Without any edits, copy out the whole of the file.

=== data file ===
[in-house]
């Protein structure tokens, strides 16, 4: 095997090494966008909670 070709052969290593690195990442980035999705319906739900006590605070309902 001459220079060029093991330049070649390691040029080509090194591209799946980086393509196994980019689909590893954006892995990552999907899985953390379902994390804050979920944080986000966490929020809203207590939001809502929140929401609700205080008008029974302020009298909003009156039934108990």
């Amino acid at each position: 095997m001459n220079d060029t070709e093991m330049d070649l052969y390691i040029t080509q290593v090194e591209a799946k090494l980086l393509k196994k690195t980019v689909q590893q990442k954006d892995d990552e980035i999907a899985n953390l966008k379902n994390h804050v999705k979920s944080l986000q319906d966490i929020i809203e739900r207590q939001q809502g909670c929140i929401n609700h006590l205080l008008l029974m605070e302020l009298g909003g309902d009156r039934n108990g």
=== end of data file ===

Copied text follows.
[in-house]
């Protein structure tokens, strides 16, 4: 095997090494966008909670 070709052969290593690195990442980035999705319906739900006590605070309902 001459220079060029093991330049070649390691040029080509090194591209799946980086393509196994980019689909590893954006892995990552999907899985953390379902994390804050979920944080986000966490929020809203207590939001809502929140929401609700205080008008029974302020009298909003009156039934108990």
């Amino acid at each position: 095997m001459n220079d060029t070709e093991m330049d070649l052969y390691i040029t080509q290593v090194e591209a799946k090494l980086l393509k196994k690195t980019v689909q590893q990442k954006d892995d990552e980035i999907a899985n953390l966008k379902n994390h804050v999705k979920s944080l986000q319906d966490i929020i809203e739900r207590q939001q809502g909670c929140i929401n609700h006590l205080l008008l029974m605070e302020l009298g909003g309902d009156r039934n108990g």